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Please use this identifier to cite or link to this item: http://hdl.handle.net/1974/7405

Title: Computational study of rovibrational spectra of Van der Waals dimers and their isotopologues
Authors: Brown, JAMES

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Keywords: Potential Energy Surface
Intermolecular Forces
Wave Functions
Rotational-Vibrational States
Schroedinger Equation
Issue Date: 29-Aug-2012
Series/Report no.: Canadian theses
Abstract: A new intermolecular potential energy surface, rovibrational transition frequencies, and line strengths are computed for OCS-OCS and CO2-CS2. The potentials were made by fitting energies obtained from explicitly correlated coupled-cluster calculations and fit using an interpolating moving least squares method. Rovibrational transition frequencies are also calculated for four isotopologues of the N2O dimer using a previously presented potential energy surface. The rovibrational Schroedinger equation for all three dimers is solved with a symmetry-adapted Lanczos algorithm and an uncoupled product basis set. All four intermolecular coordinates are included in the calculation. On the OCS-OCS potential energy surface, a previously unknown, cross-shaped isomer is found along with polar and non-polar isomers. For CO2-CS2, the previously found cross-shaped minima is found along with a slipped-parallel configuration. The associated wavefunctions and energy levels for each of these isomers is presented. To identify states that have a permanent dipole, both calculations of line strengths and vibrational parent analysis is used. For non polar states of, OCS-OCS, and N2O-N2O isotopologues, and all CO2-CO2 states, only vibrational parent analysis was used. Calculated rotational constants differ from their experimental counterparts by less than 0.001 wavenumbers for OCS-OCS and CO2-CS2, and less than 0.002 wavenumbers for any N2O-N2O isotopologue.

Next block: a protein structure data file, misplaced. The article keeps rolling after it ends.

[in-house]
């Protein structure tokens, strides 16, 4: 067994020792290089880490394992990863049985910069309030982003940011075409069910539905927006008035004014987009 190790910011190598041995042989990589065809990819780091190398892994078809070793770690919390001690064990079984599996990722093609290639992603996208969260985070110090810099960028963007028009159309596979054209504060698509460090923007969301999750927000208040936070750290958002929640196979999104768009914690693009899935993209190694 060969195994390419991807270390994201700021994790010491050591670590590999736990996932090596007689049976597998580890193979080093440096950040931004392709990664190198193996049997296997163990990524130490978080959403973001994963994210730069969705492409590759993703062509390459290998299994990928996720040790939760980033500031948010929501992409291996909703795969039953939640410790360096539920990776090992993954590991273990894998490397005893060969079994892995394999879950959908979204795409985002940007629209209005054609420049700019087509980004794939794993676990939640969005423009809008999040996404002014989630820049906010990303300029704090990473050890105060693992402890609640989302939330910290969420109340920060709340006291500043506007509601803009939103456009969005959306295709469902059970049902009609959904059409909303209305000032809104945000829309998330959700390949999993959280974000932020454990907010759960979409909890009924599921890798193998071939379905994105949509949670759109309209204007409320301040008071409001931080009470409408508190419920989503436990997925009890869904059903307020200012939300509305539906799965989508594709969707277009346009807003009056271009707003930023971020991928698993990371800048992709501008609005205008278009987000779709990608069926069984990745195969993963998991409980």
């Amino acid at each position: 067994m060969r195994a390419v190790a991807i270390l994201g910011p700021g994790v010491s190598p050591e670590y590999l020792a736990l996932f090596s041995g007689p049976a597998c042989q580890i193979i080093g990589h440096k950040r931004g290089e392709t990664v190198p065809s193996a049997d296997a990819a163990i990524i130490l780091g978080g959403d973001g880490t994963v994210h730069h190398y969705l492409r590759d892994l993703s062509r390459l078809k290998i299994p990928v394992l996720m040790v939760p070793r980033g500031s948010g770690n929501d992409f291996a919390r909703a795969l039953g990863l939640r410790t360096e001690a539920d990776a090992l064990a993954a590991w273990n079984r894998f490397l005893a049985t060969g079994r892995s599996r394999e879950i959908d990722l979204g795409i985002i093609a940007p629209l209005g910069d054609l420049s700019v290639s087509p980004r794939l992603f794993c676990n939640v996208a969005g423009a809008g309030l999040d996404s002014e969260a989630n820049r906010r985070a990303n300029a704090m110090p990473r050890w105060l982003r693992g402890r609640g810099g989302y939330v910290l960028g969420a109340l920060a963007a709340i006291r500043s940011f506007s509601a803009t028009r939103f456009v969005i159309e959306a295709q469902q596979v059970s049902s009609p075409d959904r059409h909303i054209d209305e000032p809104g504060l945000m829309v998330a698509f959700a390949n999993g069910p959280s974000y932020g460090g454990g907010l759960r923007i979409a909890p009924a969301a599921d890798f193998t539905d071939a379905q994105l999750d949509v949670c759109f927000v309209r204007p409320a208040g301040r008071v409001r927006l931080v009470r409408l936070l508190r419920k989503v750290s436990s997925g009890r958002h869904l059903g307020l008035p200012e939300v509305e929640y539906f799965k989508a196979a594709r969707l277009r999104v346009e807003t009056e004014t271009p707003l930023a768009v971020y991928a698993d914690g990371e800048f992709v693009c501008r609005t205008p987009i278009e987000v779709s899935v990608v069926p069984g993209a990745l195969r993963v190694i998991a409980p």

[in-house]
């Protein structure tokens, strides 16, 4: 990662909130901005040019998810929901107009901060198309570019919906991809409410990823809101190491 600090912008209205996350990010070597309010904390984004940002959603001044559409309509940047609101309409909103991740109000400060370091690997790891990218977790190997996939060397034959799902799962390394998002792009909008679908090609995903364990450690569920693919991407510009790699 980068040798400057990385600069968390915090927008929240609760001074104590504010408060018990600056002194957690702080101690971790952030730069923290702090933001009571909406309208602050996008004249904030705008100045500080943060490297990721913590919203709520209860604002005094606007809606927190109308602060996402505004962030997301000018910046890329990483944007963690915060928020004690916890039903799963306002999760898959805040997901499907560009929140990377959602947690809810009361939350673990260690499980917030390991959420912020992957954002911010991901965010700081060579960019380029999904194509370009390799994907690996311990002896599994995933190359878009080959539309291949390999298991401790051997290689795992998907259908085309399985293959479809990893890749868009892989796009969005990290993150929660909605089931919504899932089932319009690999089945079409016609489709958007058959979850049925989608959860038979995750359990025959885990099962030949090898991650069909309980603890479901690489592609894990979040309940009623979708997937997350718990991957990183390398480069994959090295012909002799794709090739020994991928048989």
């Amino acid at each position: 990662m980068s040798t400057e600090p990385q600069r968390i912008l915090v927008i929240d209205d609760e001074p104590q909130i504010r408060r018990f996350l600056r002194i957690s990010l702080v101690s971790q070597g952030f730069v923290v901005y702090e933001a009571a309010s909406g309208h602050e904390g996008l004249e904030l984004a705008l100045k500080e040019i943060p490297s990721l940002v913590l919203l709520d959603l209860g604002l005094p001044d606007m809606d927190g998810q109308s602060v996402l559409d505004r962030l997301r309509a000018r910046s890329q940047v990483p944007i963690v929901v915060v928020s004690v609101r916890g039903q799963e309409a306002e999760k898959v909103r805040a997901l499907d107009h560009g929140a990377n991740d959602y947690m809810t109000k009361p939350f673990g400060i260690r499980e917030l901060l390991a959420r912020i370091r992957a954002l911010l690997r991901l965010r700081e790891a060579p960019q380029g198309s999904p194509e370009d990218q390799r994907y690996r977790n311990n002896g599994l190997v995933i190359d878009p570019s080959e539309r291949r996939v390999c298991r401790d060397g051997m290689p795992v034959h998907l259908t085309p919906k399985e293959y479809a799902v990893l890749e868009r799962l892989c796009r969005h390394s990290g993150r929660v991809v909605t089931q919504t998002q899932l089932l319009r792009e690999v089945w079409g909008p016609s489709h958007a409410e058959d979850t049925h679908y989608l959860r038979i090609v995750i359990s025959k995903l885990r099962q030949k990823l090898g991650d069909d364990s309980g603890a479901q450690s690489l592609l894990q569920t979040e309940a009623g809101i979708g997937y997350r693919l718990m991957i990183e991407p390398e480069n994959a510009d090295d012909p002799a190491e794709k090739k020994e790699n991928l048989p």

Description: Thesis (Master, Physics, Engineering Physics and Astronomy) -- Queen's University, 2012-08-23 13:19:45.294
URI: http://hdl.handle.net/1974/7405
Appears in Collections:Queen's Graduate Theses and Dissertations
Department of Physics, Engineering Physics and Astronomy Graduate Theses

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